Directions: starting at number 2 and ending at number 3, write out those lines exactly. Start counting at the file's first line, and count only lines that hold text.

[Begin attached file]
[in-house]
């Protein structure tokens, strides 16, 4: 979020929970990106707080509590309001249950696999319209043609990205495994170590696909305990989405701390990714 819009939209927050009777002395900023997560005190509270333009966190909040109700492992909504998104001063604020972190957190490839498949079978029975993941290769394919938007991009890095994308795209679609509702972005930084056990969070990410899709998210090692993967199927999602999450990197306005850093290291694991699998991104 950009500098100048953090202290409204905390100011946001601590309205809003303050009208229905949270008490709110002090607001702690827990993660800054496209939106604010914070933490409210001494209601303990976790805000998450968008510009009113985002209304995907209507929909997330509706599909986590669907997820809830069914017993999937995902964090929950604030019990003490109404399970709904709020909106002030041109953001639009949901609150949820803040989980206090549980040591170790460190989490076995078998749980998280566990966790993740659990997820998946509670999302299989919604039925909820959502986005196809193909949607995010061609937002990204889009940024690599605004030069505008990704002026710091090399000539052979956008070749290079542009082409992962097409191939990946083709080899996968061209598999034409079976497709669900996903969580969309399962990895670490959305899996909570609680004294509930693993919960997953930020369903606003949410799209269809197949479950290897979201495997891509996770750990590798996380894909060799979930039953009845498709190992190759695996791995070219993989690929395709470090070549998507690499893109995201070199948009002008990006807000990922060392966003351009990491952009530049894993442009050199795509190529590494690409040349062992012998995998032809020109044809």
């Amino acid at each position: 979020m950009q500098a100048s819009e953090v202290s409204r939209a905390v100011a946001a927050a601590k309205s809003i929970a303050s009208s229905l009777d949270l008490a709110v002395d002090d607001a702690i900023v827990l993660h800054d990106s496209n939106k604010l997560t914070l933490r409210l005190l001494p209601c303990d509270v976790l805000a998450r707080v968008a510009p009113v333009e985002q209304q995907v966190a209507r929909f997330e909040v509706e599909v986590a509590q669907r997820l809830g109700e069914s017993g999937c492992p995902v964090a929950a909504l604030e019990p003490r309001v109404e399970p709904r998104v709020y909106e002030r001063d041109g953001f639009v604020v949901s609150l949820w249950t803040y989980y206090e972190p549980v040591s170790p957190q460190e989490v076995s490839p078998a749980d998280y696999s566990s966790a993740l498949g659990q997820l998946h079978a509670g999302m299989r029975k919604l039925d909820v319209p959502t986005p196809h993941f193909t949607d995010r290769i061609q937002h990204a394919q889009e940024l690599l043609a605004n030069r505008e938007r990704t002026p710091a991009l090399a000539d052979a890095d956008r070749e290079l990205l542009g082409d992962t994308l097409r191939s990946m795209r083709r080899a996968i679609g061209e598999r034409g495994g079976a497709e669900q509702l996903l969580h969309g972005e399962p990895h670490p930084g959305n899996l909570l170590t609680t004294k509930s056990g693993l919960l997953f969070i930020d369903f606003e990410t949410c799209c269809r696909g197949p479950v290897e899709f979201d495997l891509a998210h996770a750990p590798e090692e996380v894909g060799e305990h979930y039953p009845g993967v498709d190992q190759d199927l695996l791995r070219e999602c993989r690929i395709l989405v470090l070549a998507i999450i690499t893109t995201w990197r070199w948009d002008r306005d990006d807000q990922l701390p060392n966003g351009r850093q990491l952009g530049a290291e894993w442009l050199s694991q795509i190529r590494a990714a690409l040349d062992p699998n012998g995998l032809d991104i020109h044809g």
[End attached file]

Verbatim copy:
């Protein structure tokens, strides 16, 4: 979020929970990106707080509590309001249950696999319209043609990205495994170590696909305990989405701390990714 819009939209927050009777002395900023997560005190509270333009966190909040109700492992909504998104001063604020972190957190490839498949079978029975993941290769394919938007991009890095994308795209679609509702972005930084056990969070990410899709998210090692993967199927999602999450990197306005850093290291694991699998991104 950009500098100048953090202290409204905390100011946001601590309205809003303050009208229905949270008490709110002090607001702690827990993660800054496209939106604010914070933490409210001494209601303990976790805000998450968008510009009113985002209304995907209507929909997330509706599909986590669907997820809830069914017993999937995902964090929950604030019990003490109404399970709904709020909106002030041109953001639009949901609150949820803040989980206090549980040591170790460190989490076995078998749980998280566990966790993740659990997820998946509670999302299989919604039925909820959502986005196809193909949607995010061609937002990204889009940024690599605004030069505008990704002026710091090399000539052979956008070749290079542009082409992962097409191939990946083709080899996968061209598999034409079976497709669900996903969580969309399962990895670490959305899996909570609680004294509930693993919960997953930020369903606003949410799209269809197949479950290897979201495997891509996770750990590798996380894909060799979930039953009845498709190992190759695996791995070219993989690929395709470090070549998507690499893109995201070199948009002008990006807000990922060392966003351009990491952009530049894993442009050199795509190529590494690409040349062992012998995998032809020109044809």
């Amino acid at each position: 979020m950009q500098a100048s819009e953090v202290s409204r939209a905390v100011a946001a927050a601590k309205s809003i929970a303050s009208s229905l009777d949270l008490a709110v002395d002090d607001a702690i900023v827990l993660h800054d990106s496209n939106k604010l997560t914070l933490r409210l005190l001494p209601c303990d509270v976790l805000a998450r707080v968008a510009p009113v333009e985002q209304q995907v966190a209507r929909f997330e909040v509706e599909v986590a509590q669907r997820l809830g109700e069914s017993g999937c492992p995902v964090a929950a909504l604030e019990p003490r309001v109404e399970p709904r998104v709020y909106e002030r001063d041109g953001f639009v604020v949901s609150l949820w249950t803040y989980y206090e972190p549980v040591s170790p957190q460190e989490v076995s490839p078998a749980d998280y696999s566990s966790a993740l498949g659990q997820l998946h079978a509670g999302m299989r029975k919604l039925d909820v319209p959502t986005p196809h993941f193909t949607d995010r290769i061609q937002h990204a394919q889009e940024l690599l043609a605004n030069r505008e938007r990704t002026p710091a991009l090399a000539d052979a890095d956008r070749e290079l990205l542009g082409d992962t994308l097409r191939s990946m795209r083709r080899a996968i679609g061209e598999r034409g495994g079976a497709e669900q509702l996903l969580h969309g972005e399962p990895h670490p930084g959305n899996l909570l170590t609680t004294k509930s056990g693993l919960l997953f969070i930020d369903f606003e990410t949410c799209c269809r696909g197949p479950v290897e899709f979201d495997l891509a998210h996770a750990p590798e090692e996380v894909g060799e305990h979930y039953p009845g993967v498709d190992q190759d199927l695996l791995r070219e999602c993989r690929i395709l989405v470090l070549a998507i999450i690499t893109t995201w990197r070199w948009d002008r306005d990006d807000q990922l701390p060392n966003g351009r850093q990491l952009g530049a290291e894993w442009l050199s694991q795509i190529r590494a990714a690409l040349d062992p699998n012998g995998l032809d991104i020109h044809g």